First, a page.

NASCAR Cup Series

Kimi Raikkonen: “We’ll see” on NASCAR return after Cup debut

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Credit: Sean Gardner/Getty Images

Kimi Räikkönen‘s first NASCAR Cup Series race began with plenty of fanfare, but ended in disappointment when he was involved in a crash that ended his day after forty-four laps. Despite the retirement, he remained upbeat about the experience and what is currently a one-off could become more starts in the future.

The 2007 Formula One World Champion qualified twenty-seventh for Sunday’s race at Watkins Glen International, and was able to gain eleven spots by the end of the first stage. Pit strategy and an overall strong performance enabled him to enter the top ten, where he battled with the likes of pole winner and Cup regular season champion Chase Elliott before pitting prior to Stage #2’s conclusion to finish it twenty-fifth.

On lap 44, Trackhouse Racing team-mate Ross Chastain collided with Austin Dillon as they exited the Bus Stop chicane, sending Dillon into a spin. Räikkönen was running on Chastain’s left when he and Loris Hezemans were sent off course, with Räikkönen hitting the wall. With front damage terminal, he retired and was classified thirty-seventh.

“I had a good line there but everybody came from the left and unfortunately, I had no time to react,” Räikkönen told NBC Sports’ Parker Kligerman. “The impact was small, but the first thing was somebody hit the tyre or the wheel directly and the wheel spun and something went wrong with the race, but that’s how it goes.”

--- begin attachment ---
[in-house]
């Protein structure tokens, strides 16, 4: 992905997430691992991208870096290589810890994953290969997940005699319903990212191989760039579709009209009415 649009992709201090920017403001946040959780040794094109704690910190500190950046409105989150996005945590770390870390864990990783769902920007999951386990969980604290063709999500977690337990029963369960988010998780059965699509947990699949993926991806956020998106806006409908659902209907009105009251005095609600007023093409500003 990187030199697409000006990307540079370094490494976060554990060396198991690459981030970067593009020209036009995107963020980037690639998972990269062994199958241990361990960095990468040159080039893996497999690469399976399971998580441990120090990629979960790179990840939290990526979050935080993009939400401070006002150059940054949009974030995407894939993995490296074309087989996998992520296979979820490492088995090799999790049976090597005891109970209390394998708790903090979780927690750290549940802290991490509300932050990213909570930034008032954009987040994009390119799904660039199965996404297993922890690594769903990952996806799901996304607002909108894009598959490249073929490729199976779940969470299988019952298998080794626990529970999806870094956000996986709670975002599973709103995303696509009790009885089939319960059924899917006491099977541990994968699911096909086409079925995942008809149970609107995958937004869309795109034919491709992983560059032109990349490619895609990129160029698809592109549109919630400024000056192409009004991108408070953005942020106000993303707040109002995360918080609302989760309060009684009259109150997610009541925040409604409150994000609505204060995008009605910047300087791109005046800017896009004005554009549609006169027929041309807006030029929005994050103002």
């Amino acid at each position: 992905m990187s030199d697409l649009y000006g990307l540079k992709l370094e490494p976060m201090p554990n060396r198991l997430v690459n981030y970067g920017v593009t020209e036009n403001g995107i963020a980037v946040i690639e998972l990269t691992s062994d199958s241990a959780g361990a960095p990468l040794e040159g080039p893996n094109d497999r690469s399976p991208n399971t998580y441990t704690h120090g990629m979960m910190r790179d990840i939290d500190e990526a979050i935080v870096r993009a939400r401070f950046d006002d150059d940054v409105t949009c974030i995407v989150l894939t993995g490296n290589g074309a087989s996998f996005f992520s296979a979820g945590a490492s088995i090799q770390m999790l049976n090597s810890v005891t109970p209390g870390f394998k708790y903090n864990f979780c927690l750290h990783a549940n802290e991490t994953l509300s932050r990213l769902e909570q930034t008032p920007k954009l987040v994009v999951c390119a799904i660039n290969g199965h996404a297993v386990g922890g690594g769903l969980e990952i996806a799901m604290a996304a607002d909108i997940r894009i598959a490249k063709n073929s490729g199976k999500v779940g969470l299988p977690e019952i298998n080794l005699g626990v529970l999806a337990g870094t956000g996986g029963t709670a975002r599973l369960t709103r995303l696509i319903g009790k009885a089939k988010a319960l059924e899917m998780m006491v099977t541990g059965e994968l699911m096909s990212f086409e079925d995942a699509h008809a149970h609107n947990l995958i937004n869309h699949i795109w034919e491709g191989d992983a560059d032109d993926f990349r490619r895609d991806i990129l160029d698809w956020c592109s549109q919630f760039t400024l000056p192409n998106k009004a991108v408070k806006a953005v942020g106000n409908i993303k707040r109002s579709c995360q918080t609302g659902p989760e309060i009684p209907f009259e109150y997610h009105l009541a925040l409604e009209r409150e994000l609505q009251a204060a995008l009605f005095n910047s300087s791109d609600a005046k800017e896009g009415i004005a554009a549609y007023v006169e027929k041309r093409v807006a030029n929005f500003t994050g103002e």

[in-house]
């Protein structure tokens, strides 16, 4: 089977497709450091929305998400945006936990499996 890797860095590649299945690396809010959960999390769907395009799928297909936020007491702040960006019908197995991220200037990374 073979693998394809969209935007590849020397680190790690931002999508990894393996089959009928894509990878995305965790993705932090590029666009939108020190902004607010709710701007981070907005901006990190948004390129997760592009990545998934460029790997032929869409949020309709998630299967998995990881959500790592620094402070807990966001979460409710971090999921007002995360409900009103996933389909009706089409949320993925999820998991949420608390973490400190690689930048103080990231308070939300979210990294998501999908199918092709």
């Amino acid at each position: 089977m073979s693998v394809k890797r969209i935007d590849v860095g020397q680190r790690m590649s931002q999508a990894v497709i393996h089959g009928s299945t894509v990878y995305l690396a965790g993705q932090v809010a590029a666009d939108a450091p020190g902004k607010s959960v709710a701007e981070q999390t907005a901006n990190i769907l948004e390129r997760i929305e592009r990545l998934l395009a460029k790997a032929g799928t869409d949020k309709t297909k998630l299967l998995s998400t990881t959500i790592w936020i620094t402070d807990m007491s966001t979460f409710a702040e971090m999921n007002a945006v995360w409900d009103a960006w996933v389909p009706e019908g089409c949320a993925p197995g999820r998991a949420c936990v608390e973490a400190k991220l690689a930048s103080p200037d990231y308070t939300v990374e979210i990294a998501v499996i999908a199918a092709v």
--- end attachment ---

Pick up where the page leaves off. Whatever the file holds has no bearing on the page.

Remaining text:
Despite the disappointing finish, he described the race as “good fun. I felt more confidence all the time and had some good battles and it’s a shame. I think the car felt like it had a lot of speed in there, but that’s how it goes some day.”

When asked about returning for more races, he simply told Kligerman, “We’ll see. I don’t know.”

Trackhouse fielded the #91 for Räikkönen in the début race for PROJECT91, a programme intended to bring international racing stars to NASCAR. While Watkins Glen is the entry’s lone Cup race for 2022, team owner Justin Marks hopes it will run six to eight races in 2023.

“Ultimately, PROJECT91 is a programme that operates at all of the road courses during the season and then potentially some of the major events, like the Daytona 500, Coca-Cola 600, or something like that,” Marks explained in a Saturday media availibility. “I think at some point, you get so many races that you have to look at just actually fielding a third full-time car. But I think for PROJECT91, it’s a six to eight-race programme potentially next year and beyond. It’s a brand extension of Trackhouse. I think we can get really unique on the content side, on the merchandise side and just create great stories. That’s sort of where I’d like to see it go.”

Fellow F1 alumnus Daniil Kvyat, who along with Räikkönen were among six non-Americans in the race, briefly exited with mechanical failure before returning. He subsequently overtook the retired Räikkönen for thirty-sixth.

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Justin is not an off-road racer, but he writes about it for The Checkered Flag.
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